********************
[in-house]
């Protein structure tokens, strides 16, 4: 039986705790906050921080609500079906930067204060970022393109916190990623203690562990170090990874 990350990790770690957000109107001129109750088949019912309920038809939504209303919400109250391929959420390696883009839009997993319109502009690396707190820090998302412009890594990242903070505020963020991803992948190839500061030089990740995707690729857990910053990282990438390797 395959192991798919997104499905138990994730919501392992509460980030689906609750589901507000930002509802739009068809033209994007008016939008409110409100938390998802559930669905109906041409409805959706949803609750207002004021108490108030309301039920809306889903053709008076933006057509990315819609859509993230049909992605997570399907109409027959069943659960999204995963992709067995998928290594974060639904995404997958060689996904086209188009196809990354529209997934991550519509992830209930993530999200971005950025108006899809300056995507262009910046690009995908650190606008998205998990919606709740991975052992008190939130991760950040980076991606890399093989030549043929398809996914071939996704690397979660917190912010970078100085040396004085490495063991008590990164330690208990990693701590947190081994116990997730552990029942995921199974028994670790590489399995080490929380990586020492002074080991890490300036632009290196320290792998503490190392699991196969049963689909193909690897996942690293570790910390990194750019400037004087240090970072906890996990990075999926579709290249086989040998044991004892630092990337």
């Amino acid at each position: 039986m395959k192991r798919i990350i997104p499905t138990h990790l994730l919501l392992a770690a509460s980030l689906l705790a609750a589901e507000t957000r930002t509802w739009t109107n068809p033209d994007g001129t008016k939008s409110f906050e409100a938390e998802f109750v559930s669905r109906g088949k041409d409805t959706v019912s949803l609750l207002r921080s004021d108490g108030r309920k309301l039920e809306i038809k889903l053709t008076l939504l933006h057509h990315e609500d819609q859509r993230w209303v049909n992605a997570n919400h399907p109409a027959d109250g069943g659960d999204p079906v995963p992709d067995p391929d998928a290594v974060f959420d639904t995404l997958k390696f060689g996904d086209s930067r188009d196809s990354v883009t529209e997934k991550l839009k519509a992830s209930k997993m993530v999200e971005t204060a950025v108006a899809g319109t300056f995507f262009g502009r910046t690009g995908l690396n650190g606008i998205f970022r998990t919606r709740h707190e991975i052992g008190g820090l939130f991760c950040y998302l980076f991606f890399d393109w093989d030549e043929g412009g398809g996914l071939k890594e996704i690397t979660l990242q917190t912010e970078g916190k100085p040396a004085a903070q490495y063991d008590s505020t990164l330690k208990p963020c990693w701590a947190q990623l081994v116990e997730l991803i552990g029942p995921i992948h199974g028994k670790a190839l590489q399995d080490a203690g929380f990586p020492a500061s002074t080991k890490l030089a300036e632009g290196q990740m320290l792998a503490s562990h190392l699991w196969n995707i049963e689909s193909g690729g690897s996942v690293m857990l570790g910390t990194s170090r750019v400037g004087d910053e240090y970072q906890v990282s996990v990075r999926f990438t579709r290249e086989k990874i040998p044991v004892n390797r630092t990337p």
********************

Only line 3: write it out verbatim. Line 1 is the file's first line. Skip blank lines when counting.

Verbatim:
């Amino acid at each position: 039986m395959k192991r798919i990350i997104p499905t138990h990790l994730l919501l392992a770690a509460s980030l689906l705790a609750a589901e507000t957000r930002t509802w739009t109107n068809p033209d994007g001129t008016k939008s409110f906050e409100a938390e998802f109750v559930s669905r109906g088949k041409d409805t959706v019912s949803l609750l207002r921080s004021d108490g108030r309920k309301l039920e809306i038809k889903l053709t008076l939504l933006h057509h990315e609500d819609q859509r993230w209303v049909n992605a997570n919400h399907p109409a027959d109250g069943g659960d999204p079906v995963p992709d067995p391929d998928a290594v974060f959420d639904t995404l997958k390696f060689g996904d086209s930067r188009d196809s990354v883009t529209e997934k991550l839009k519509a992830s209930k997993m993530v999200e971005t204060a950025v108006a899809g319109t300056f995507f262009g502009r910046t690009g995908l690396n650190g606008i998205f970022r998990t919606r709740h707190e991975i052992g008190g820090l939130f991760c950040y998302l980076f991606f890399d393109w093989d030549e043929g412009g398809g996914l071939k890594e996704i690397t979660l990242q917190t912010e970078g916190k100085p040396a004085a903070q490495y063991d008590s505020t990164l330690k208990p963020c990693w701590a947190q990623l081994v116990e997730l991803i552990g029942p995921i992948h199974g028994k670790a190839l590489q399995d080490a203690g929380f990586p020492a500061s002074t080991k890490l030089a300036e632009g290196q990740m320290l792998a503490s562990h190392l699991w196969n995707i049963e689909s193909g690729g690897s996942v690293m857990l570790g910390t990194s170090r750019v400037g004087d910053e240090y970072q906890v990282s996990v990075r999926f990438t579709r290249e086989k990874i040998p044991v004892n390797r630092t990337p």